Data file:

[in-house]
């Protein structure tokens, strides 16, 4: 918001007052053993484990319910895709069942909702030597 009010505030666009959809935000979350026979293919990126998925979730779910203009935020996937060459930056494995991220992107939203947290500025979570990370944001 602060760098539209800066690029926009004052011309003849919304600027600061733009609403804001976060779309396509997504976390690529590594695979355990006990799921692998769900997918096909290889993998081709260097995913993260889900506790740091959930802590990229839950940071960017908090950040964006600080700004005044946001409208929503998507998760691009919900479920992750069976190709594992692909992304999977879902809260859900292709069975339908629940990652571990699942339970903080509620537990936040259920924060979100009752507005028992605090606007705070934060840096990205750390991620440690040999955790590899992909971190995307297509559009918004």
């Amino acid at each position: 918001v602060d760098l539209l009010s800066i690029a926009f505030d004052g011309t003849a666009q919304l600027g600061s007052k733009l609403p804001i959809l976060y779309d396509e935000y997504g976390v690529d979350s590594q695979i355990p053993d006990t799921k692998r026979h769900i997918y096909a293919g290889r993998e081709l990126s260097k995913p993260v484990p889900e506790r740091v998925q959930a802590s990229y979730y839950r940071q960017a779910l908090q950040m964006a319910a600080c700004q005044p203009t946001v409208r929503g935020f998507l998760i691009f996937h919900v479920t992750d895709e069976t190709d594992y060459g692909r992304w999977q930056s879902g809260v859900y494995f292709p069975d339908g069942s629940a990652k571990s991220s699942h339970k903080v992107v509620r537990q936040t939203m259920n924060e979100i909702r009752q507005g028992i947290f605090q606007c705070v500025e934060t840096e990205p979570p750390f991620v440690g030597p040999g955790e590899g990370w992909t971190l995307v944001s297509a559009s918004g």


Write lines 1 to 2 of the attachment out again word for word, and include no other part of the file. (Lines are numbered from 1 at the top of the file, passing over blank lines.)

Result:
[in-house]
């Protein structure tokens, strides 16, 4: 918001007052053993484990319910895709069942909702030597 009010505030666009959809935000979350026979293919990126998925979730779910203009935020996937060459930056494995991220992107939203947290500025979570990370944001 602060760098539209800066690029926009004052011309003849919304600027600061733009609403804001976060779309396509997504976390690529590594695979355990006990799921692998769900997918096909290889993998081709260097995913993260889900506790740091959930802590990229839950940071960017908090950040964006600080700004005044946001409208929503998507998760691009919900479920992750069976190709594992692909992304999977879902809260859900292709069975339908629940990652571990699942339970903080509620537990936040259920924060979100009752507005028992605090606007705070934060840096990205750390991620440690040999955790590899992909971190995307297509559009918004």